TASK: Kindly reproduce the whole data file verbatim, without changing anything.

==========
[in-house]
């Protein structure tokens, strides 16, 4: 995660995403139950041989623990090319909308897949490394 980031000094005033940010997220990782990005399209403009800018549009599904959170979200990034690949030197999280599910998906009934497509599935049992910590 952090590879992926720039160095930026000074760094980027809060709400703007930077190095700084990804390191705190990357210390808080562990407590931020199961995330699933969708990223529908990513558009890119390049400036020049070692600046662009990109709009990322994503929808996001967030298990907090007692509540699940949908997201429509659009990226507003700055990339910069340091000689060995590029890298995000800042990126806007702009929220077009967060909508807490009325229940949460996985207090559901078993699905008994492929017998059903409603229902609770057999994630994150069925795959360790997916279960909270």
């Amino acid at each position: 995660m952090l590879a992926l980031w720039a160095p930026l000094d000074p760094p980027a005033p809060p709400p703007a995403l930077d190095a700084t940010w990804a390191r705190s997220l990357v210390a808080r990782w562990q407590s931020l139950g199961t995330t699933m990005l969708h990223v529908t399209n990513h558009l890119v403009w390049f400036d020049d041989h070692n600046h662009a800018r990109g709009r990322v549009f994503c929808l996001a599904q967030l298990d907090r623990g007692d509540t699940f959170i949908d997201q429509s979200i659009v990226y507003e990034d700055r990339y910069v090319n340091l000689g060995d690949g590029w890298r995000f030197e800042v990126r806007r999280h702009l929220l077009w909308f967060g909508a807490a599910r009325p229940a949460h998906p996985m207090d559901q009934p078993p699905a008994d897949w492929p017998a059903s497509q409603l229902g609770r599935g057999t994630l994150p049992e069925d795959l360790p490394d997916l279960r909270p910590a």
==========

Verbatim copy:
[in-house]
């Protein structure tokens, strides 16, 4: 995660995403139950041989623990090319909308897949490394 980031000094005033940010997220990782990005399209403009800018549009599904959170979200990034690949030197999280599910998906009934497509599935049992910590 952090590879992926720039160095930026000074760094980027809060709400703007930077190095700084990804390191705190990357210390808080562990407590931020199961995330699933969708990223529908990513558009890119390049400036020049070692600046662009990109709009990322994503929808996001967030298990907090007692509540699940949908997201429509659009990226507003700055990339910069340091000689060995590029890298995000800042990126806007702009929220077009967060909508807490009325229940949460996985207090559901078993699905008994492929017998059903409603229902609770057999994630994150069925795959360790997916279960909270």
């Amino acid at each position: 995660m952090l590879a992926l980031w720039a160095p930026l000094d000074p760094p980027a005033p809060p709400p703007a995403l930077d190095a700084t940010w990804a390191r705190s997220l990357v210390a808080r990782w562990q407590s931020l139950g199961t995330t699933m990005l969708h990223v529908t399209n990513h558009l890119v403009w390049f400036d020049d041989h070692n600046h662009a800018r990109g709009r990322v549009f994503c929808l996001a599904q967030l298990d907090r623990g007692d509540t699940f959170i949908d997201q429509s979200i659009v990226y507003e990034d700055r990339y910069v090319n340091l000689g060995d690949g590029w890298r995000f030197e800042v990126r806007r999280h702009l929220l077009w909308f967060g909508a807490a599910r009325p229940a949460h998906p996985m207090d559901q009934p078993p699905a008994d897949w492929p017998a059903s497509q409603l229902g609770r599935g057999t994630l994150p049992e069925d795959l360790p490394d997916l279960r909270p910590a």